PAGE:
There is no dependence on what travellers say of different towns and places they have visited, and therefore you must not lay too much stress upon what I say. A Lady of fashion, who had travelled all over France, gave the preference to the town I wrote last to you from (Marseilles); to me, the climate excepted, it is of all others the most disagreeable; yet that Lady did not mean to deceive; but people often prefer the town for the sake of the company they find, or some particular or local circumstance that attended their residence in it; in that respect, I too left it reluctantly, having met with much civility and some old friends there; but surely, exclusive of its fine harbour, and favourable situation for trade, it has little else to recommend it, but riot, mob, and confusion; provisions are very dear, and not very good.
On our road here we came again through Aix. The Mule blanche without the town, is better than any auberge within, and Mons. L’Abbe Abrard Praetor, de la ordre de St. Malta, is not only a very agreeable, but a very convenient acquaintance for a stranger, and who is always ready to shew the English in particular, attention, and who had much attention shewn him by Lord A. PERCY and his Lady.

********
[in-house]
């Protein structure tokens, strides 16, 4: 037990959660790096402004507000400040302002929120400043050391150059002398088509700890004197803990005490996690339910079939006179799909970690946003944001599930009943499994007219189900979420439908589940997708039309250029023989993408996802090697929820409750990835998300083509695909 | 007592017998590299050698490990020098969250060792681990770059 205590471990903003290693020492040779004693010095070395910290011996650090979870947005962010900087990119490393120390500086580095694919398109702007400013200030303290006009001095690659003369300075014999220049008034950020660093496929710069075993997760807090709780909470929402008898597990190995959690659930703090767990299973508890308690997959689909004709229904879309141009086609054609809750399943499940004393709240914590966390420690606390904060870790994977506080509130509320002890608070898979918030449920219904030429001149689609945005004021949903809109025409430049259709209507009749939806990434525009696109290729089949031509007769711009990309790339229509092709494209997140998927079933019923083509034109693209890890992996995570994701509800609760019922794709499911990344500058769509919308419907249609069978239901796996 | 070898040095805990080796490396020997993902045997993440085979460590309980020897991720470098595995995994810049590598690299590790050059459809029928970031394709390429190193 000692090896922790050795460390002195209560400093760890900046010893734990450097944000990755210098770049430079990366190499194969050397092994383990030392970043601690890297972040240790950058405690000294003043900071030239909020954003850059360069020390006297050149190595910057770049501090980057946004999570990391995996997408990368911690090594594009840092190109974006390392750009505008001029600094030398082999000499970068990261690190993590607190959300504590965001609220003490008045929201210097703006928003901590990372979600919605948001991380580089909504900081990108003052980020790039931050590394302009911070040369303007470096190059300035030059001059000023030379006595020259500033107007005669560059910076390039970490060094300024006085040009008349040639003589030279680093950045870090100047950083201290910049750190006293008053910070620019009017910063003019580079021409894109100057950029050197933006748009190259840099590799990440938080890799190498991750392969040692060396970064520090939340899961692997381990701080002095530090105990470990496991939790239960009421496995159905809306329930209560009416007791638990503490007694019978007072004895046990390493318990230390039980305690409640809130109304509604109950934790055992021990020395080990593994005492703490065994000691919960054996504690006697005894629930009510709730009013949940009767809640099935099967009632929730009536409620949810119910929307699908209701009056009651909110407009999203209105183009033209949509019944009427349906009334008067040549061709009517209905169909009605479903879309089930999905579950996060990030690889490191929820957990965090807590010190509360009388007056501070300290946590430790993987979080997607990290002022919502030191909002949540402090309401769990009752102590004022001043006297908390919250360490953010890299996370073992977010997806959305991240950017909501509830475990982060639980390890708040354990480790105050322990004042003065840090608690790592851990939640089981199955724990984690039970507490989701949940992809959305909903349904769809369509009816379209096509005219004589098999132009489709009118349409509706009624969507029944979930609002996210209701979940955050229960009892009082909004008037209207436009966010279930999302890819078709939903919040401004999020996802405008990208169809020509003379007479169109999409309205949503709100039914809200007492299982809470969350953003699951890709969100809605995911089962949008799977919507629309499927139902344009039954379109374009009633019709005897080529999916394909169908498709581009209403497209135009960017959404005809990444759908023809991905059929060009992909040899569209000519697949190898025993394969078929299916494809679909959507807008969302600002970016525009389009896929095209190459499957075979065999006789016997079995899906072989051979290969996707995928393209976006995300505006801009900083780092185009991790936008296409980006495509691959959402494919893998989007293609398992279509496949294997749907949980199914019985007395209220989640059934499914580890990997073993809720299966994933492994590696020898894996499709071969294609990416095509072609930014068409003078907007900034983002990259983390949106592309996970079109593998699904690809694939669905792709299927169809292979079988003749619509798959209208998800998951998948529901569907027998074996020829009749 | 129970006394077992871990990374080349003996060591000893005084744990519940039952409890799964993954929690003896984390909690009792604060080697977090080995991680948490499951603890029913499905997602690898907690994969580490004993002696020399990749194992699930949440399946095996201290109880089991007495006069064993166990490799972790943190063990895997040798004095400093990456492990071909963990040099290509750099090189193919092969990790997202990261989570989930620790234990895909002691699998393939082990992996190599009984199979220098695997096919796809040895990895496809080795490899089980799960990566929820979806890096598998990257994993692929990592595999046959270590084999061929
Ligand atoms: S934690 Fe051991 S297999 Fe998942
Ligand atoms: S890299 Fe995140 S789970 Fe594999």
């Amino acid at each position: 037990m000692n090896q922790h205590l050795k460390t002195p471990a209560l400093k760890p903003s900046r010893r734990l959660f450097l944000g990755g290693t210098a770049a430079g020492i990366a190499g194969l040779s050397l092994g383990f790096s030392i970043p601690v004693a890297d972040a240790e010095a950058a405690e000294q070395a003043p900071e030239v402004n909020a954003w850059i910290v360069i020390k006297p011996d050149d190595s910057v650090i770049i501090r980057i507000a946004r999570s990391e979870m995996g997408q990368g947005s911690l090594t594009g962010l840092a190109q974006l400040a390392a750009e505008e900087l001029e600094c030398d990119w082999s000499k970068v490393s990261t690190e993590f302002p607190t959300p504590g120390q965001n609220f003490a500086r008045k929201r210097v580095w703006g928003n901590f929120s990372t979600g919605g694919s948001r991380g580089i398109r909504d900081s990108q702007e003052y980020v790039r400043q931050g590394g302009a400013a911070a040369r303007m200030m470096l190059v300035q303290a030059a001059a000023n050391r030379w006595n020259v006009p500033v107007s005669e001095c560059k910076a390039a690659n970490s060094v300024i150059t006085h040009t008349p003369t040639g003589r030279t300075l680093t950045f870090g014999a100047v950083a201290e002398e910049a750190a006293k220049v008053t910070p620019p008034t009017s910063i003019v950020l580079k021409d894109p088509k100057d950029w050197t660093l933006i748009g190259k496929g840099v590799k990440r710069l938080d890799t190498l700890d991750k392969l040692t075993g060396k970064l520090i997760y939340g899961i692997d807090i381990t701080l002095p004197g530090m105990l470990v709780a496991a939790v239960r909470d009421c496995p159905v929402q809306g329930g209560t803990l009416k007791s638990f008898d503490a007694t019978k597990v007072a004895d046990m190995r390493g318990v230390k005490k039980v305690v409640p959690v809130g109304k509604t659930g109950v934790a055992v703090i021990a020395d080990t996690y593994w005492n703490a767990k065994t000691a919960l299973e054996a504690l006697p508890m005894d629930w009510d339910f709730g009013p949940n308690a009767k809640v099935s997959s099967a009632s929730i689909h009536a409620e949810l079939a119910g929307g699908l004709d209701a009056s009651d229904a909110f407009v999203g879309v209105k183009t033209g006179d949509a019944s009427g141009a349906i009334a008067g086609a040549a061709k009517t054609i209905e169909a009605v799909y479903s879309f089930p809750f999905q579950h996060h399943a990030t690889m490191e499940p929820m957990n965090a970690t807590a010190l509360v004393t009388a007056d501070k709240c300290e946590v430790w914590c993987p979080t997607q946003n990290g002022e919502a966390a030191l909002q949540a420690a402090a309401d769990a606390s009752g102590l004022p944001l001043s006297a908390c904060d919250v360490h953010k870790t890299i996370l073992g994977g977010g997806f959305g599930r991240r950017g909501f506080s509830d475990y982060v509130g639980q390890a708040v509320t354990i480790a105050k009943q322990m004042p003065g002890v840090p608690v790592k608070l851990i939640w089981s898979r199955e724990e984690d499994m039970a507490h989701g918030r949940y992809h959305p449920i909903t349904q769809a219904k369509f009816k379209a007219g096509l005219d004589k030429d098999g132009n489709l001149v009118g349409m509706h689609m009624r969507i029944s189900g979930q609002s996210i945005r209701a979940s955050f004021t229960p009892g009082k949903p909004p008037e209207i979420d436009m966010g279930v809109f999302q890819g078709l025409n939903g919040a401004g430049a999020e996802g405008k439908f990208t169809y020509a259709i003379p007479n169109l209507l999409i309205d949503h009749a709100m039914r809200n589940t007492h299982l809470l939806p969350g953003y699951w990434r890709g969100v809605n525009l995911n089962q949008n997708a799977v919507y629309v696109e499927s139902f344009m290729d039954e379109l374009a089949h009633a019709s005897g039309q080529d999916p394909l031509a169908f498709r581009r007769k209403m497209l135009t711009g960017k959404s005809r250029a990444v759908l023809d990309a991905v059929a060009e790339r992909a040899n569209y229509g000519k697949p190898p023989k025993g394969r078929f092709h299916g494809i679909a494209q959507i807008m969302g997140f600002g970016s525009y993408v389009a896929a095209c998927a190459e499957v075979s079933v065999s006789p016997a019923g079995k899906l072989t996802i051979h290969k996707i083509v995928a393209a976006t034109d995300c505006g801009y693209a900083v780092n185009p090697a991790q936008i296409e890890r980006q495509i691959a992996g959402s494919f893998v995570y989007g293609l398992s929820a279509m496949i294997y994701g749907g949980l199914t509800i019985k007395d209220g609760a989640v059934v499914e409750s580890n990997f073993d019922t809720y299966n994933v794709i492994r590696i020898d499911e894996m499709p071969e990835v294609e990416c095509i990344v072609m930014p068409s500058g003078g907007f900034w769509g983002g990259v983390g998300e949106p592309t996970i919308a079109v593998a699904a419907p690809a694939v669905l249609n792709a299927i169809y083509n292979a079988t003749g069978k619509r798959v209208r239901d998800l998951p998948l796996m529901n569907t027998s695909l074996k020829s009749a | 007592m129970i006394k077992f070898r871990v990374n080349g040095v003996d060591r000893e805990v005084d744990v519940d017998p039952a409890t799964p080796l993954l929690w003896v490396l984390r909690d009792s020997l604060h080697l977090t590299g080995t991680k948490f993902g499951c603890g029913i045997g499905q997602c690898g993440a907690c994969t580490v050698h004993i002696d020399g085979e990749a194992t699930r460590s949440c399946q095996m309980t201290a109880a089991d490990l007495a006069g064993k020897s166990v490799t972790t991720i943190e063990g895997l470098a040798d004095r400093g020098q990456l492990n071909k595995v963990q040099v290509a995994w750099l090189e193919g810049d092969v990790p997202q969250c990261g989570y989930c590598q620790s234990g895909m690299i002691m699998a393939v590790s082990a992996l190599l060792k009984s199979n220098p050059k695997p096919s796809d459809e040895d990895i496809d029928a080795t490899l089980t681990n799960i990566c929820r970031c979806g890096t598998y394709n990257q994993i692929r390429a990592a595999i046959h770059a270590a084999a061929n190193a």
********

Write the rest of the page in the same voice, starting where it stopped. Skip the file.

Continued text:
From Aix we passed through Lambresque, Orgon, and Sencage, a fine country, full of almond trees, and which were in full blossom on the 7th of March. At Orgon the post-house was so bad, that after my horse was in the stable, I was obliged to put him to, and remove to the Soleil d’Or, without the town, and made a good move too. The situation of Notre Dame de St. Piere, a convent on a high hill, is worthy of notice, and the antiquity of the town also.—Five leagues from Orgon we crossed a very aukward passage in a ferry-boat, and were landed in the Pope’s territories, about five miles from Avignon. The castle, and higher part of the town, were visible, rising up in the middle of a vast plain, fertile and beautiful as possible. If we were charmed with the distant view, we were much more so upon a nearer approach; nothing can be more pleasing than the well-planted, and consequently well-shaded coach and foot roads